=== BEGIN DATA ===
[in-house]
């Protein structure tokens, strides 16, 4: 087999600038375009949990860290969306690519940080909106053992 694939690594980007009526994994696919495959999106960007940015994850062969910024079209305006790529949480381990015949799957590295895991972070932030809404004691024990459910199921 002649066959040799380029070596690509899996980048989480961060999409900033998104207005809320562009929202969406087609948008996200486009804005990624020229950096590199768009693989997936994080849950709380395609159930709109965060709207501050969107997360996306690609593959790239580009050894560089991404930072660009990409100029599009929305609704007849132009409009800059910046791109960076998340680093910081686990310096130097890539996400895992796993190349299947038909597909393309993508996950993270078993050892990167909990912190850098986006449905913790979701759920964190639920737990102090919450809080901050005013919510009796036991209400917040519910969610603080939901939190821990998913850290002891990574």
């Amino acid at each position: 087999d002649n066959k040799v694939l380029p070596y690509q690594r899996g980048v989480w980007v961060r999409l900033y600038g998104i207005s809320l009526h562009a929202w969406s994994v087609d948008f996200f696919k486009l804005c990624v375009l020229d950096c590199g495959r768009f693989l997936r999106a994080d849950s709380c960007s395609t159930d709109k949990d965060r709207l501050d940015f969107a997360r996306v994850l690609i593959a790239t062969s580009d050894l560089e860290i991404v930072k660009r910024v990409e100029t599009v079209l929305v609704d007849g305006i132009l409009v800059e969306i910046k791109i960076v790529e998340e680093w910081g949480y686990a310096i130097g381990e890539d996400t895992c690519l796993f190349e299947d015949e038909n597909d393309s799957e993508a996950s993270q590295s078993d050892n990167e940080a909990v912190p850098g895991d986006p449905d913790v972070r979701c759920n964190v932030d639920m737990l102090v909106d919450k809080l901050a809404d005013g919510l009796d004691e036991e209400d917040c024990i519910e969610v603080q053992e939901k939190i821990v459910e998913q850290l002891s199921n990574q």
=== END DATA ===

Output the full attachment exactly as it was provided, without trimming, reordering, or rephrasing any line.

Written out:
[in-house]
């Protein structure tokens, strides 16, 4: 087999600038375009949990860290969306690519940080909106053992 694939690594980007009526994994696919495959999106960007940015994850062969910024079209305006790529949480381990015949799957590295895991972070932030809404004691024990459910199921 002649066959040799380029070596690509899996980048989480961060999409900033998104207005809320562009929202969406087609948008996200486009804005990624020229950096590199768009693989997936994080849950709380395609159930709109965060709207501050969107997360996306690609593959790239580009050894560089991404930072660009990409100029599009929305609704007849132009409009800059910046791109960076998340680093910081686990310096130097890539996400895992796993190349299947038909597909393309993508996950993270078993050892990167909990912190850098986006449905913790979701759920964190639920737990102090919450809080901050005013919510009796036991209400917040519910969610603080939901939190821990998913850290002891990574």
């Amino acid at each position: 087999d002649n066959k040799v694939l380029p070596y690509q690594r899996g980048v989480w980007v961060r999409l900033y600038g998104i207005s809320l009526h562009a929202w969406s994994v087609d948008f996200f696919k486009l804005c990624v375009l020229d950096c590199g495959r768009f693989l997936r999106a994080d849950s709380c960007s395609t159930d709109k949990d965060r709207l501050d940015f969107a997360r996306v994850l690609i593959a790239t062969s580009d050894l560089e860290i991404v930072k660009r910024v990409e100029t599009v079209l929305v609704d007849g305006i132009l409009v800059e969306i910046k791109i960076v790529e998340e680093w910081g949480y686990a310096i130097g381990e890539d996400t895992c690519l796993f190349e299947d015949e038909n597909d393309s799957e993508a996950s993270q590295s078993d050892n990167e940080a909990v912190p850098g895991d986006p449905d913790v972070r979701c759920n964190v932030d639920m737990l102090v909106d919450k809080l901050a809404d005013g919510l009796d004691e036991e209400d917040c024990i519910e969610v603080q053992e939901k939190i821990v459910e998913q850290l002891s199921n990574q």